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Difference between Photosystem 1 (PS1) and Photosystem 2 (PS2)

What is Photosystem 1 (PS1)?

  • Photosystem I (PSI), scientifically termed plastocyanin–ferredoxin oxidoreductase, is a pivotal component in the photosynthetic light reactions of algae, plants, and cyanobacteria. This integral membrane protein complex harnesses light energy to catalyze the transfer of electrons across the thylakoid membrane, moving from plastocyanin to ferredoxin. Consequently, these electrons contribute to the production of the moderate-energy hydrogen carrier NADPH. Moreover, the photon energy absorbed by PSI facilitates the creation of a proton-motive force, instrumental in generating ATP. Notably, PSI’s structure is intricate, comprising over 110 cofactors, surpassing the complexity of Photosystem II.
  • Historically, PSI’s identification preceded that of Photosystem II, although subsequent research revealed that Photosystem II actually initiates the photosynthetic electron transport chain. The foundational aspects of PSI emerged in the 1950s, but their significance was not immediately understood. In 1960, Louis Duysens first conceptualized Photosystems I and II. In that same year, Fay Bendall and Robert Hill proposed a theory integrating these discoveries into a cohesive explanation of serial photosynthetic reactions. Their hypothesis gained empirical support through experiments conducted in 1961 by the Duysens and Witt groups.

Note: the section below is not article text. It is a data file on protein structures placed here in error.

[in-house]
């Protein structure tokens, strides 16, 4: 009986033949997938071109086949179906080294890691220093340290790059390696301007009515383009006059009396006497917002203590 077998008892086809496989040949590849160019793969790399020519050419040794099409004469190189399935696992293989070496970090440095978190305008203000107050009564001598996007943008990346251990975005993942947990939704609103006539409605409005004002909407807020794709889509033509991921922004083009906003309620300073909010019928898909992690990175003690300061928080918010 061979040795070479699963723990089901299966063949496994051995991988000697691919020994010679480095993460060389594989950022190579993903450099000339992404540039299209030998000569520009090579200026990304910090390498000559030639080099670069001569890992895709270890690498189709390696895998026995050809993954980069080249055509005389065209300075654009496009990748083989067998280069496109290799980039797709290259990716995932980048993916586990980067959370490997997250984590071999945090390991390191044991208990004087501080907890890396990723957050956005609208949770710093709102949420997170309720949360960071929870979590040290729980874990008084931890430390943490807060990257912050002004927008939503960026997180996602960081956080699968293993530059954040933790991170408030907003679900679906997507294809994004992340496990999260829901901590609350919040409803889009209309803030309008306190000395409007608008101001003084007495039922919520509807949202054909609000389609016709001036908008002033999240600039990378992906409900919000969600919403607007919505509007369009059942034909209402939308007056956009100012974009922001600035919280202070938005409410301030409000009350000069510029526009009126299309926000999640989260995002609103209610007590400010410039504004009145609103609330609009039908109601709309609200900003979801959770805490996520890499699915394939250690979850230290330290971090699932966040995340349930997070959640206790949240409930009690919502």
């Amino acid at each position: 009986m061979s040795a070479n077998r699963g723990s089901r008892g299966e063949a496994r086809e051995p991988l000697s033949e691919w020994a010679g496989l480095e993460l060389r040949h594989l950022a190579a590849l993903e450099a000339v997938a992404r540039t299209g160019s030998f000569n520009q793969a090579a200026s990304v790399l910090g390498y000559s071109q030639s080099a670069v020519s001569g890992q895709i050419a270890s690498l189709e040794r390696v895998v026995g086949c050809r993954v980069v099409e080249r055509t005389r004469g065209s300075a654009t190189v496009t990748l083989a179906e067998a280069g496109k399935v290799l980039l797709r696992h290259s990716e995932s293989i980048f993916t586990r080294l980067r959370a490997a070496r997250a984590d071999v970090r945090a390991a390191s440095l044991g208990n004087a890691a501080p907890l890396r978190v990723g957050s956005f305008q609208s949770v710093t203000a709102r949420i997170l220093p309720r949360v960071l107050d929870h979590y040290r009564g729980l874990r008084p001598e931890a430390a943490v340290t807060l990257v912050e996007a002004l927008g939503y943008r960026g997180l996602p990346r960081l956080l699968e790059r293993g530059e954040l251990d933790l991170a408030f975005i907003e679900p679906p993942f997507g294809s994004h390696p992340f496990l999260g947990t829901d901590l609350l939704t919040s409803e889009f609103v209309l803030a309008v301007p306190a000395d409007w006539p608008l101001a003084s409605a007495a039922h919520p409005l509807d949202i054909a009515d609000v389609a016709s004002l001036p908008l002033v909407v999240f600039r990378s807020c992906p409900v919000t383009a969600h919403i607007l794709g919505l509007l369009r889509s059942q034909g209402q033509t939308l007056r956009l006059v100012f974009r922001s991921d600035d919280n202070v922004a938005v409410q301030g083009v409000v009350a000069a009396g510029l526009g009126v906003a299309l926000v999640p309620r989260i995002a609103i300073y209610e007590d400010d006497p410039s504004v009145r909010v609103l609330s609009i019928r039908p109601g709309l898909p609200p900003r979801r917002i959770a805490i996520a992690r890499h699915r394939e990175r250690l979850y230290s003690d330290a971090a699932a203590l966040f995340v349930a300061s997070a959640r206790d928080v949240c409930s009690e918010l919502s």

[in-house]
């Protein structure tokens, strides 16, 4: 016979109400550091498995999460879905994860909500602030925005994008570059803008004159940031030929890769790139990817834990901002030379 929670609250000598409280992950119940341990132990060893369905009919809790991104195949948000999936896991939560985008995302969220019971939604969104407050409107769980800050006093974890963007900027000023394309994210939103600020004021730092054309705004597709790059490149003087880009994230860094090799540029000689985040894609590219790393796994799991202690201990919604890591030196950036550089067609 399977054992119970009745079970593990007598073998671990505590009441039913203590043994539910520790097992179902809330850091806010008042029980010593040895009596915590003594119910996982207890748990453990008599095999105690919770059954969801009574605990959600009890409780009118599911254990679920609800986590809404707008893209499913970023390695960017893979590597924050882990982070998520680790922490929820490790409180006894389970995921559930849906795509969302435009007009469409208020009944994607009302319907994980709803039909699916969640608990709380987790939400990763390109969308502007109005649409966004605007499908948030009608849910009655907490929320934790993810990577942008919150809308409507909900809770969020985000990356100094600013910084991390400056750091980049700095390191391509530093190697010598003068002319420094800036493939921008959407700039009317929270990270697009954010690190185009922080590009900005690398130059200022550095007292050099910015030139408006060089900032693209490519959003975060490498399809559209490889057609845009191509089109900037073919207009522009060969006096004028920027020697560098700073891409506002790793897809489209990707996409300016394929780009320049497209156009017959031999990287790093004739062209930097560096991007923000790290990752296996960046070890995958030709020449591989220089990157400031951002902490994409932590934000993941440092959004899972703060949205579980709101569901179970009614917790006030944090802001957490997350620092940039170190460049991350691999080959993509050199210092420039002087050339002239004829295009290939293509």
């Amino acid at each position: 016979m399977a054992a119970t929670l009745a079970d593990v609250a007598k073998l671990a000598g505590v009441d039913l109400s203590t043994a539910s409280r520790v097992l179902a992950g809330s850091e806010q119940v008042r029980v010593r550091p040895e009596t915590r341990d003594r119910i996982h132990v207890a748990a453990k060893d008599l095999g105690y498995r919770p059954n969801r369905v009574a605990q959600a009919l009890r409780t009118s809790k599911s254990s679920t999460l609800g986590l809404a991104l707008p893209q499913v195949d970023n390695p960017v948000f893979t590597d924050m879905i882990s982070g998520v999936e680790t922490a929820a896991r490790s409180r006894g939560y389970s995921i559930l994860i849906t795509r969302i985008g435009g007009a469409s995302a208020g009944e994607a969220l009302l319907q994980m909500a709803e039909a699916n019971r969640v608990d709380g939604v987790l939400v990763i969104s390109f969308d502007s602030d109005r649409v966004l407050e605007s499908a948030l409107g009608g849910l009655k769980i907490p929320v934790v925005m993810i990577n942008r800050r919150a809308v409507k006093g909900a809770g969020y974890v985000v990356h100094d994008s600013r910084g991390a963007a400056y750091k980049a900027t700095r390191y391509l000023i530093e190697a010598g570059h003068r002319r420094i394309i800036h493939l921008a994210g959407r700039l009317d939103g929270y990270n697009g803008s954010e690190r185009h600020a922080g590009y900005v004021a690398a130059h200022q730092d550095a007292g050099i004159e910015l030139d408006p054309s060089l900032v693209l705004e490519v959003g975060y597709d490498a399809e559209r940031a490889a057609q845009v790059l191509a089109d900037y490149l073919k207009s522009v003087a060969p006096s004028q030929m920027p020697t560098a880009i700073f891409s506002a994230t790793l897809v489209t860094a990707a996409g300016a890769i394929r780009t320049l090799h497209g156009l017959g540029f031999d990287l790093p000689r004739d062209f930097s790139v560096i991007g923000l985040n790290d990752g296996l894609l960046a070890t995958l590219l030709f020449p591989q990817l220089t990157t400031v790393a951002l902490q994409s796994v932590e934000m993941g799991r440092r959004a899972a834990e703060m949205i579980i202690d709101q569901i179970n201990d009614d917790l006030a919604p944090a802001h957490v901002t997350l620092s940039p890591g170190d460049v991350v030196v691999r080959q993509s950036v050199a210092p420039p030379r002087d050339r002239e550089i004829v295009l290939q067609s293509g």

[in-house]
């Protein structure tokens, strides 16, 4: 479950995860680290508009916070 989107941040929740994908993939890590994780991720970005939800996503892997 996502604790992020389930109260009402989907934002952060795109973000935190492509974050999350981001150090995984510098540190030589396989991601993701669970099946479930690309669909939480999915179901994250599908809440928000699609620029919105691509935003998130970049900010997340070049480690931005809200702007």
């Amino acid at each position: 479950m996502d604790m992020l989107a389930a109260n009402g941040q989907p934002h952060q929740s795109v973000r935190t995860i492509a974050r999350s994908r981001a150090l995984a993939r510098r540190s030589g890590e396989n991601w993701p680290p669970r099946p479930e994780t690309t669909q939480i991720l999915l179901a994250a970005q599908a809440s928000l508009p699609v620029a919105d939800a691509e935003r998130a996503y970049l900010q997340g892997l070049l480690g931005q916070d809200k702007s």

• Central to PSI are two primary subunits, PsaA and PsaB. These closely related proteins are integral to binding essential electron transfer cofactors, including P700, Acc, A0, A1, and Fx. Each subunit, comprising 730 to 750 amino acids, features 11 transmembrane segments. A notable feature is the [4Fe-4S] iron-sulfur cluster, Fx, coordinated by four cysteines, with each subunit contributing two cysteines. These cysteines are proximally located in a loop between the ninth and tenth transmembrane segments. Additionally, a leucine zipper motif, possibly facilitating PsaA/PsaB dimerization, is situated downstream of these cysteines. The terminal electron acceptors FA and FB, also [4Fe-4S] iron-sulfur clusters, reside in a 9-kDa protein, PsaC, which binds near FX to the PsaA/PsaB core.
  • Therefore, Photosystem I plays an indispensable role in photosynthesis, effectively converting light energy into chemical energy, crucial for the survival of many organisms. Its complex structure and sophisticated electron transfer mechanisms highlight the intricate nature of photosynthetic processes.

What is Photosystem 2 (PS2)?

  • Photosystem II (PSII), also known as water-plastoquinone oxidoreductase, serves as the initial protein complex in the light-dependent reactions of oxygenic photosynthesis. Located in the thylakoid membranes of plants, algae, and cyanobacteria, PSII plays a crucial role in the absorption of light photons, facilitating the energization of electrons. These electrons are subsequently transferred through a series of coenzymes and cofactors, reducing plastoquinone to plastoquinol. In this process, the electrons lost by PSII are replenished through the oxidation of water, yielding hydrogen ions and molecular oxygen.